Most people know or have heard of Mike Eitel from the Diablos Rojos Restaurant Group, but his business partner, Eric Wagner, is seemingly less exposed.
In this edition of "Milwaukee Talks," OnMilwaukee.com tracks down Wagner and chats with him about Trocadero, Fat Abbey Cafe, Café Hollander and the about-to-open Cafe Centraal.
OnMilwaukee.com: What were you doing prior to Diablos Rojos?
Eric Wagner: Prior to joining Mike and founding Diablos Rojos, I was a part owner of the Wisconsin franchisee of Qdoba Mexican Grill. I opened about 15 of those with my former partner, Mike Pranke, and our company, Roaring Fork, before leaving in January 2005. I then took about six months off to travel and figure out what I wanted to do next. That’s when Mike and I started talking about developing a European concept featuring elements of the Benelux region of Europe and in particular Belgian beers.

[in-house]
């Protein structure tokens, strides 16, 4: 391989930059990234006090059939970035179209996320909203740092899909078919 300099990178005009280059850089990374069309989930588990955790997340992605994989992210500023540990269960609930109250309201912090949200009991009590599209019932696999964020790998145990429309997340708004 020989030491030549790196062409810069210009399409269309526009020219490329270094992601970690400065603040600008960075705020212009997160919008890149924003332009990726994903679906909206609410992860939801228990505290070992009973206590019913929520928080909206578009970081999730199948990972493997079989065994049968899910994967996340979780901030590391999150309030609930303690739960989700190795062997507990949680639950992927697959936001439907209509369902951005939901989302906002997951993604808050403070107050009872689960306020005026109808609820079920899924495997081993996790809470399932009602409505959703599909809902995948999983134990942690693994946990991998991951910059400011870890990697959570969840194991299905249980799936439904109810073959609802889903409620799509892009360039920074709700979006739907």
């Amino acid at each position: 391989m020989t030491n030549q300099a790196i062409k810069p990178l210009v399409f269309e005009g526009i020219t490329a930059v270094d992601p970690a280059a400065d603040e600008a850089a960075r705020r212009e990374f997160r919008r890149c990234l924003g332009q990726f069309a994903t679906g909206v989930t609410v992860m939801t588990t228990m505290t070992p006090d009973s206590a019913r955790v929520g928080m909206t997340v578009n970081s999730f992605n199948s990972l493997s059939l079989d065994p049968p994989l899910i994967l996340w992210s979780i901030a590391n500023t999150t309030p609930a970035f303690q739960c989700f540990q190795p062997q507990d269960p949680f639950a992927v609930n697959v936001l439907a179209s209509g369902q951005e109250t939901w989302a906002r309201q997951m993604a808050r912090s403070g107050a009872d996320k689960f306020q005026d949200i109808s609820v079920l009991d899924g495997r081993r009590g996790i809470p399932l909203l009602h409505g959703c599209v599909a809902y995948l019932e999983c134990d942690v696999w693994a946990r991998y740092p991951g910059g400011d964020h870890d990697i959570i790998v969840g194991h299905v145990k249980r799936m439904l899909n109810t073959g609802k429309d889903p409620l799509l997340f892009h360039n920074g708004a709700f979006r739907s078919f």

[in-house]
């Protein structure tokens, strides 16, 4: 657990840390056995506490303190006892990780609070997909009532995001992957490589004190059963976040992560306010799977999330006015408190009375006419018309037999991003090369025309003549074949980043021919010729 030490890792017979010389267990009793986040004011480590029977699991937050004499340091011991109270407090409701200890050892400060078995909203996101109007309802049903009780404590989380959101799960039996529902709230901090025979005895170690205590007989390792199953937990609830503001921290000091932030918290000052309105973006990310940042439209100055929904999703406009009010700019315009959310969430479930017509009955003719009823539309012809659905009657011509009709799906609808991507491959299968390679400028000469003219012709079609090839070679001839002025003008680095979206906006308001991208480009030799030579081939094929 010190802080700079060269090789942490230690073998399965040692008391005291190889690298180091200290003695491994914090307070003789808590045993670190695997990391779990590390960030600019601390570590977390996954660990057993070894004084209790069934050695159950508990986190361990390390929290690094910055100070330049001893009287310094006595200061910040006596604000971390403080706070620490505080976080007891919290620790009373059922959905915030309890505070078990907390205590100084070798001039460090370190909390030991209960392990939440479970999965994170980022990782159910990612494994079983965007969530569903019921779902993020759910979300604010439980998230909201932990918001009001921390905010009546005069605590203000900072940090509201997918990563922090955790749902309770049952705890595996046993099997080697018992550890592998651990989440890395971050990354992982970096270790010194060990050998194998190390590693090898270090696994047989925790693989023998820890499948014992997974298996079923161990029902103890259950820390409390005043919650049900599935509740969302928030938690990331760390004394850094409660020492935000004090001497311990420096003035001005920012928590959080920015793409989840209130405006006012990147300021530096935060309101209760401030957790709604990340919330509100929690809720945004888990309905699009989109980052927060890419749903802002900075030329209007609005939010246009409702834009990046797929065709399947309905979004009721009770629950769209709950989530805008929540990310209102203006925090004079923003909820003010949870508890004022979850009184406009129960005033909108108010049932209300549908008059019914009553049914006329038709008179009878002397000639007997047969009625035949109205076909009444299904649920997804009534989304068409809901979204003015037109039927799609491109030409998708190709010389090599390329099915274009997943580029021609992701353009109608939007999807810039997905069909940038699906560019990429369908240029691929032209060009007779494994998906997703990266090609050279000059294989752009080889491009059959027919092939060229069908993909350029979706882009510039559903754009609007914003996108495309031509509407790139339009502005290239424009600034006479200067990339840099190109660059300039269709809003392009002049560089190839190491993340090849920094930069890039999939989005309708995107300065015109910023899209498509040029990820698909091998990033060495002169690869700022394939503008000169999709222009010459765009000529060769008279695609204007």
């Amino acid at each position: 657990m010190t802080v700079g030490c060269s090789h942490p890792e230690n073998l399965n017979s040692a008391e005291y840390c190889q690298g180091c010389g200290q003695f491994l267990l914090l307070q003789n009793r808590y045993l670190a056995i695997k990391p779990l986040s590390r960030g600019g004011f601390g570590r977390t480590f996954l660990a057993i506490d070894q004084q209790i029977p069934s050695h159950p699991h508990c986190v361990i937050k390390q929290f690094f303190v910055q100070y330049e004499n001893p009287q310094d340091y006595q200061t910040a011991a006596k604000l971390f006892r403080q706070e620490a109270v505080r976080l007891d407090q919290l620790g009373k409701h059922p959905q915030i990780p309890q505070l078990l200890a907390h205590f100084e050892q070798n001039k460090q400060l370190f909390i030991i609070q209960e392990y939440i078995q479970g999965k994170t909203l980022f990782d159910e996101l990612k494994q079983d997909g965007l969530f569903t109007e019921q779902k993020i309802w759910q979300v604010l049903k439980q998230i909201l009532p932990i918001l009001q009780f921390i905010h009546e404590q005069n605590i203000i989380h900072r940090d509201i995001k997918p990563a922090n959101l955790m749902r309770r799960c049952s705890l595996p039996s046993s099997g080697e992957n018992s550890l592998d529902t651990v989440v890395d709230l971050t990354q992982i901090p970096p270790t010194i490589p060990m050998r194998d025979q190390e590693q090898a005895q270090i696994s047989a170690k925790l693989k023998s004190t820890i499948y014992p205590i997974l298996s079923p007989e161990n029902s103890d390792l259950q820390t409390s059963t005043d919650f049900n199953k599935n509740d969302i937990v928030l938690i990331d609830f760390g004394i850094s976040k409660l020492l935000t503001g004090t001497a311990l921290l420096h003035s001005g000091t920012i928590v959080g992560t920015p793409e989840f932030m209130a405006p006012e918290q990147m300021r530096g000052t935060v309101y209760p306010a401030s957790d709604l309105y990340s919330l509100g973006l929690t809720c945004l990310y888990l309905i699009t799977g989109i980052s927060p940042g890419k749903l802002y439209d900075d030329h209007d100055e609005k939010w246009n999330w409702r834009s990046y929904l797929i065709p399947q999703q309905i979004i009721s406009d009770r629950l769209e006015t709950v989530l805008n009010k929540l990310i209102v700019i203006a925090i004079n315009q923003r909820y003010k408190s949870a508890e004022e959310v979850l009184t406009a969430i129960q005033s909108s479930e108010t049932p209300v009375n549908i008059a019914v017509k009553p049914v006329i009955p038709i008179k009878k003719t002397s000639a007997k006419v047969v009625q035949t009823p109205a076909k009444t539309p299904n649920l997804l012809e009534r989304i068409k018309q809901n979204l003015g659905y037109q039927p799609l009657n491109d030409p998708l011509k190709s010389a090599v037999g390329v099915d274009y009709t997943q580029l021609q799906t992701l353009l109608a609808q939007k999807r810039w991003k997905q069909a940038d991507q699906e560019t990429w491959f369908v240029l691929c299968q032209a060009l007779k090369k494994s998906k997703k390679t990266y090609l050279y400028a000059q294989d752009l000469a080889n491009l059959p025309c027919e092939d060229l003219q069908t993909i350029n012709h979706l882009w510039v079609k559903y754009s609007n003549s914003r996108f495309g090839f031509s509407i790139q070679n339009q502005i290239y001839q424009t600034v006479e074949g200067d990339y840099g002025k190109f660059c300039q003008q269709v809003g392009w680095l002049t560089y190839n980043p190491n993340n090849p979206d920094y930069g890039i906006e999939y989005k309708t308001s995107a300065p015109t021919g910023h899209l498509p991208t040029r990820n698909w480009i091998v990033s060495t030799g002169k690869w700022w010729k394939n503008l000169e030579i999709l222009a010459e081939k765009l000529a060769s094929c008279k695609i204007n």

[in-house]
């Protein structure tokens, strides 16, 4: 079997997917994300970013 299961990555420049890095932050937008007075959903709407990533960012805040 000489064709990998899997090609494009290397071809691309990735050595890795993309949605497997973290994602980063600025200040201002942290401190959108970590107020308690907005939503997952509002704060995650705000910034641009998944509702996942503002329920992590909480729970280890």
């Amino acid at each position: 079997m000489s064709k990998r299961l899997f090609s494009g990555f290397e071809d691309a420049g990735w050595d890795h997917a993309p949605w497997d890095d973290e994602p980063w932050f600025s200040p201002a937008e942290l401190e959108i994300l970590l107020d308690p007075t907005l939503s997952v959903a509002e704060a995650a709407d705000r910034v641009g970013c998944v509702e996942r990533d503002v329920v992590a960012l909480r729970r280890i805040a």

OMC: What is your favorite Diablos Rojos restaurant?
EW: If I were forced to pick one, I’d have to say Café Hollander on Downer. We set out to fill a void left by the Coffee Trader on a street that has seen more dilapidation than development over the last decade, and I think we succeeded. The neighborhood has really embraced the restaurant as a true meeting place at all hours of the day. I’ll also admit I’m a sucker for Belgian beers.